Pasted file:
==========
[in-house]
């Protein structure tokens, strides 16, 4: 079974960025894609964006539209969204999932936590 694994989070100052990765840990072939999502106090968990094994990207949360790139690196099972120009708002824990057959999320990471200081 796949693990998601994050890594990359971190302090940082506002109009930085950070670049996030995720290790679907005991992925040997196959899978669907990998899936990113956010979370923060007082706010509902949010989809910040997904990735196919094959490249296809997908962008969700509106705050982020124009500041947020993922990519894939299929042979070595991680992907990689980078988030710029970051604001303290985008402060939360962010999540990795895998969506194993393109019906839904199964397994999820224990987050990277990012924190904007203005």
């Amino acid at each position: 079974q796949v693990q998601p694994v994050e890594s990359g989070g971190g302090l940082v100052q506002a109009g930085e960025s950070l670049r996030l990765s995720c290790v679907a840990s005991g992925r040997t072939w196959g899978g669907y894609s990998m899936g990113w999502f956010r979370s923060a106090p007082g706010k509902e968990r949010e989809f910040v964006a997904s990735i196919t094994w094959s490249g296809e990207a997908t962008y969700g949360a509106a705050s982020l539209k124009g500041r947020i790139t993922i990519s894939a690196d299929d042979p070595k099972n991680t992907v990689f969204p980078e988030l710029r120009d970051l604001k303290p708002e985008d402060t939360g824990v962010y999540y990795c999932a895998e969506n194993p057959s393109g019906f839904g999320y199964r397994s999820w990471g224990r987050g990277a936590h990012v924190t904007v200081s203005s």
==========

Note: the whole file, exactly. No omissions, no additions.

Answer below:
[in-house]
């Protein structure tokens, strides 16, 4: 079974960025894609964006539209969204999932936590 694994989070100052990765840990072939999502106090968990094994990207949360790139690196099972120009708002824990057959999320990471200081 796949693990998601994050890594990359971190302090940082506002109009930085950070670049996030995720290790679907005991992925040997196959899978669907990998899936990113956010979370923060007082706010509902949010989809910040997904990735196919094959490249296809997908962008969700509106705050982020124009500041947020993922990519894939299929042979070595991680992907990689980078988030710029970051604001303290985008402060939360962010999540990795895998969506194993393109019906839904199964397994999820224990987050990277990012924190904007203005």
């Amino acid at each position: 079974q796949v693990q998601p694994v994050e890594s990359g989070g971190g302090l940082v100052q506002a109009g930085e960025s950070l670049r996030l990765s995720c290790v679907a840990s005991g992925r040997t072939w196959g899978g669907y894609s990998m899936g990113w999502f956010r979370s923060a106090p007082g706010k509902e968990r949010e989809f910040v964006a997904s990735i196919t094994w094959s490249g296809e990207a997908t962008y969700g949360a509106a705050s982020l539209k124009g500041r947020i790139t993922i990519s894939a690196d299929d042979p070595k099972n991680t992907v990689f969204p980078e988030l710029r120009d970051l604001k303290p708002e985008d402060t939360g824990v962010y999540y990795c999932a895998e969506n194993p057959s393109g019906f839904g999320y199964r397994s999820w990471g224990r987050g990277a936590h990012v924190t904007v200081s203005s």